Universal Access Playground in Ann Arbor is for Children of All Abilities

The playground was designed with access in mind.
By Natalia Holtzman, MS’19


Read time: 2 minutes
Two children play games at a universal access playground in Ann Arbor.
Two children play in the Universal Access Playground in Ann Arbor. Photo courtesy of the city of Ann Arbor.

Inspired by the fairy doors and gardens of Ann Arbor, the Universal Access Playground in Gallup Park rests on the Huron River, offering accessible playground structures to the community. 

The playground, as its name implies, was designed with access in mind and is meant to be enjoyed by children and caregivers of all abilities.

“The Parks and Recreation Open Space Plan, a part of the City Master Plan, includes the goal of providing amenities accessible to all of the community, including a specific focus on play areas that are designed to allow users [with disabilities] greater opportunities,” says Hillary Hanzel, MLARCH’17, a city of Ann Arbor park planner and landscape architect. “An inclusive playground specifically designed to be accessible to all was desired by the community.”

But the playground isn’t a blandly austere play area. Hanzel says the designers set out “to create a concept that included both a whimsical fairy theme and celebrated the natural environment of the Ann Arbor region.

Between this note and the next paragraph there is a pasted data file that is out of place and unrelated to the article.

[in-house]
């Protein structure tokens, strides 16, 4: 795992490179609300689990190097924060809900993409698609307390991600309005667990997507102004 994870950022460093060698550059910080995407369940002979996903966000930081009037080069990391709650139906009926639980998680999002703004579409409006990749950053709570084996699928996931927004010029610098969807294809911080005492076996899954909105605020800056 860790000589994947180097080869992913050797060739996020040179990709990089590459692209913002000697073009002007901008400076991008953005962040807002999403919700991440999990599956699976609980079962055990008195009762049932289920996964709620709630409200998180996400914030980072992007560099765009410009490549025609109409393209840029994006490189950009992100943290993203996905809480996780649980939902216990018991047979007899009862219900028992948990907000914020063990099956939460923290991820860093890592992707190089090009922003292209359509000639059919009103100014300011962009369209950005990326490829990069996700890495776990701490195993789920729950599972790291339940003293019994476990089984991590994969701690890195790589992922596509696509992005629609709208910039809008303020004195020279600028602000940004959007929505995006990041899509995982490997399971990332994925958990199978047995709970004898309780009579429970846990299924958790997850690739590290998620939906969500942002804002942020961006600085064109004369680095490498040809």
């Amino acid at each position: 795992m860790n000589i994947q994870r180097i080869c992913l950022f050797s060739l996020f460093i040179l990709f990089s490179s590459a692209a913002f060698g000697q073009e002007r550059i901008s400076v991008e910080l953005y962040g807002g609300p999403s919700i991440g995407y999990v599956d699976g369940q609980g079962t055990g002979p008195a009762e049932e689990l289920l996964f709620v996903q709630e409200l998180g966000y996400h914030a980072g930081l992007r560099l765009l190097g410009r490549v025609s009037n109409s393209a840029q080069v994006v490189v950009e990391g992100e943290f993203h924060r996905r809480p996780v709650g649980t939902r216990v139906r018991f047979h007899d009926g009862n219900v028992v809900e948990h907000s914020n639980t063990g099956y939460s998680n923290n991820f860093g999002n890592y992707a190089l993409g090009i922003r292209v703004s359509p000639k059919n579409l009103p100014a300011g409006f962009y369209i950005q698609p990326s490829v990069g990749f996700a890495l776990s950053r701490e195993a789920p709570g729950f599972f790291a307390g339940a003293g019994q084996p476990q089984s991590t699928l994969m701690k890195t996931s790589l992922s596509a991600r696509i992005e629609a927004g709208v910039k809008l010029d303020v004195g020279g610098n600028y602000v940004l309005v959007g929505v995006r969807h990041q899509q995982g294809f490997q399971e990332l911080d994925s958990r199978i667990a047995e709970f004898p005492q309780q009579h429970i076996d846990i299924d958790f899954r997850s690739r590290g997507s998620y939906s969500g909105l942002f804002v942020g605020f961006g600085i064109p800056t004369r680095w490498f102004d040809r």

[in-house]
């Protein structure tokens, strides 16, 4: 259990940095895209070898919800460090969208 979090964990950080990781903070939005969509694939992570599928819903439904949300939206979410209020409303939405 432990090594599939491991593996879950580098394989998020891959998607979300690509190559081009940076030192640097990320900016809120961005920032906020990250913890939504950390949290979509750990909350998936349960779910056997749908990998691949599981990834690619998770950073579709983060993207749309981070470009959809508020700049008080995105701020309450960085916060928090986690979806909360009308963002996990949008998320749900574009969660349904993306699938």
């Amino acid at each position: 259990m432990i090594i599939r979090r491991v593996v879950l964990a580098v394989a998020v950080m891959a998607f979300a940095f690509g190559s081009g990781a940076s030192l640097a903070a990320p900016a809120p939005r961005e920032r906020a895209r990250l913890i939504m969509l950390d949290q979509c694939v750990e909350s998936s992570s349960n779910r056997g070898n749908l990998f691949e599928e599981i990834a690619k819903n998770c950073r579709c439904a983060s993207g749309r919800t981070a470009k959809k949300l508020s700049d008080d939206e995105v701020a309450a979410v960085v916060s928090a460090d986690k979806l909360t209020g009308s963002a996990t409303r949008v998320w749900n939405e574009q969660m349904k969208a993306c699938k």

Visitors to the Universal Access Playground encounter three uniquely magical play areas. The first is the Woodland Region, made for kids aged 2 to 5, which includes a mushroom-shaped playhouse, a high-backed sit-in spinner, and a sand area. The region was designed to enhance motor skills, balance, and sensory input.

Next is the River Region, which features a play structure and a swaying glider called the Sway Fun. The Sway Fun, with its swooping curlicues, is wheelchair accessible and was customized to look like a fairy boat. According to the park website, this portion of the playground “is great for building motor coordination, upper body strength, and balance.”

The Prairie Region is the playground’s final area and is meant to encourage imagination. Here, children can play in a shaded area with an Oodle Swing and a We-Saw. The Oodle Swing, larger than a typical swing, lets four to six children swing together and support one another, while also providing a convenient way to transfer from a mobility device. The We-Saw, a multi-seat seesaw, has four molded seats and a center platform. 

The playground also includes safety fencing, shaded areas, Braille signage, level surfaces and ramps for mobility devices, and a variety of textures for a positive sensory experience.

Also called the Rotary Club’s Centennial Playground at Gallup Park, the Universal Access Playground was built as a collaboration between the Rotary Club of Ann Arbor and the city of Ann Arbor, and included a Michigan Department of Natural Resources Trust Fund Grant. 

“The Rotary approached Ann Arbor Parks and Rec looking for an opportunity to commemorate their 2016 centennial anniversary, and the Universal Access Playground was selected because of its potential to serve an unmet community need and for its universal and inclusive nature,” Hanzel says.

That collaboration has resulted in an inclusive addition to the city through this intentionally designed playground that is accessible to all visitors.

Natalia Holtzman, MS’19, is a freelance writer based in Ann Arbor.

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